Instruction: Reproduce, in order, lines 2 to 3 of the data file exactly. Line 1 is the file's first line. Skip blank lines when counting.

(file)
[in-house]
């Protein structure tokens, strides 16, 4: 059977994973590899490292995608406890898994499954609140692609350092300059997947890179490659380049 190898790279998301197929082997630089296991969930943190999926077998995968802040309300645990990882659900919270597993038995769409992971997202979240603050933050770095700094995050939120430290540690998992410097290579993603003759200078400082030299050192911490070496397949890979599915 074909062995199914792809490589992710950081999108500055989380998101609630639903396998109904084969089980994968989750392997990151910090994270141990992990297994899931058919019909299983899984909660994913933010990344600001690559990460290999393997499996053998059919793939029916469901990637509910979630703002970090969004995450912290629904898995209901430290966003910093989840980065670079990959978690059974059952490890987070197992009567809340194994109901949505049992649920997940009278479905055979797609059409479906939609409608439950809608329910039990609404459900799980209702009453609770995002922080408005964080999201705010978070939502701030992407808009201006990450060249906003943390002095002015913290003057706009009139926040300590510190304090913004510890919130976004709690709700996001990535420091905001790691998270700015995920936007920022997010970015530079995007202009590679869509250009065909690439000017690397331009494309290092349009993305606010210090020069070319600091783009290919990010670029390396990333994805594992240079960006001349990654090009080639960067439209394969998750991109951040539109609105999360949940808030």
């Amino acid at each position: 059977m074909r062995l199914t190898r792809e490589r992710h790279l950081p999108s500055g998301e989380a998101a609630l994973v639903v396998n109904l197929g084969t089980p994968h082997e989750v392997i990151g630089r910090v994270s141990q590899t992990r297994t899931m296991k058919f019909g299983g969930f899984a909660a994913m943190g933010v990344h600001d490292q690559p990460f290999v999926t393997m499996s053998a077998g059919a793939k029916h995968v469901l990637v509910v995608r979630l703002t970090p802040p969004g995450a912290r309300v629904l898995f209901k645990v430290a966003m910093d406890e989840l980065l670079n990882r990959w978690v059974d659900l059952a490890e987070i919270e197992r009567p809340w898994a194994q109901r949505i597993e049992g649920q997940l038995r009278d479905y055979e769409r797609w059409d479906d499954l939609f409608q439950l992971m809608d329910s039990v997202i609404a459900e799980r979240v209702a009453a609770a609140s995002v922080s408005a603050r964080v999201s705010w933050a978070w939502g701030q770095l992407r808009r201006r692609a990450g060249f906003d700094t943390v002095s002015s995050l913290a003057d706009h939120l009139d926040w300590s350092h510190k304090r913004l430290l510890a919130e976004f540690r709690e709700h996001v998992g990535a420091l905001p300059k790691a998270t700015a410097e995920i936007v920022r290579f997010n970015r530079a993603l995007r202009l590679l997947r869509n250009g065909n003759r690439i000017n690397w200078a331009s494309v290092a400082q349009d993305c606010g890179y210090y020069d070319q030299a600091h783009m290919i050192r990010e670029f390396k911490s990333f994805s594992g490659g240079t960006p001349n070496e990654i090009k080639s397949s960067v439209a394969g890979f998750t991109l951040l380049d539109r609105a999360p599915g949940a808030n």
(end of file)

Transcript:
């Protein structure tokens, strides 16, 4: 059977994973590899490292995608406890898994499954609140692609350092300059997947890179490659380049 190898790279998301197929082997630089296991969930943190999926077998995968802040309300645990990882659900919270597993038995769409992971997202979240603050933050770095700094995050939120430290540690998992410097290579993603003759200078400082030299050192911490070496397949890979599915 074909062995199914792809490589992710950081999108500055989380998101609630639903396998109904084969089980994968989750392997990151910090994270141990992990297994899931058919019909299983899984909660994913933010990344600001690559990460290999393997499996053998059919793939029916469901990637509910979630703002970090969004995450912290629904898995209901430290966003910093989840980065670079990959978690059974059952490890987070197992009567809340194994109901949505049992649920997940009278479905055979797609059409479906939609409608439950809608329910039990609404459900799980209702009453609770995002922080408005964080999201705010978070939502701030992407808009201006990450060249906003943390002095002015913290003057706009009139926040300590510190304090913004510890919130976004709690709700996001990535420091905001790691998270700015995920936007920022997010970015530079995007202009590679869509250009065909690439000017690397331009494309290092349009993305606010210090020069070319600091783009290919990010670029390396990333994805594992240079960006001349990654090009080639960067439209394969998750991109951040539109609105999360949940808030």
């Amino acid at each position: 059977m074909r062995l199914t190898r792809e490589r992710h790279l950081p999108s500055g998301e989380a998101a609630l994973v639903v396998n109904l197929g084969t089980p994968h082997e989750v392997i990151g630089r910090v994270s141990q590899t992990r297994t899931m296991k058919f019909g299983g969930f899984a909660a994913m943190g933010v990344h600001d490292q690559p990460f290999v999926t393997m499996s053998a077998g059919a793939k029916h995968v469901l990637v509910v995608r979630l703002t970090p802040p969004g995450a912290r309300v629904l898995f209901k645990v430290a966003m910093d406890e989840l980065l670079n990882r990959w978690v059974d659900l059952a490890e987070i919270e197992r009567p809340w898994a194994q109901r949505i597993e049992g649920q997940l038995r009278d479905y055979e769409r797609w059409d479906d499954l939609f409608q439950l992971m809608d329910s039990v997202i609404a459900e799980r979240v209702a009453a609770a609140s995002v922080s408005a603050r964080v999201s705010w933050a978070w939502g701030q770095l992407r808009r201006r692609a990450g060249f906003d700094t943390v002095s002015s995050l913290a003057d706009h939120l009139d926040w300590s350092h510190k304090r913004l430290l510890a919130e976004f540690r709690e709700h996001v998992g990535a420091l905001p300059k790691a998270t700015a410097e995920i936007v920022r290579f997010n970015r530079a993603l995007r202009l590679l997947r869509n250009g065909n003759r690439i000017n690397w200078a331009s494309v290092a400082q349009d993305c606010g890179y210090y020069d070319q030299a600091h783009m290919i050192r990010e670029f390396k911490s990333f994805s594992g490659g240079t960006p001349n070496e990654i090009k080639s397949s960067v439209a394969g890979f998750t991109l951040l380049d539109r609105a999360p599915g949940a808030n």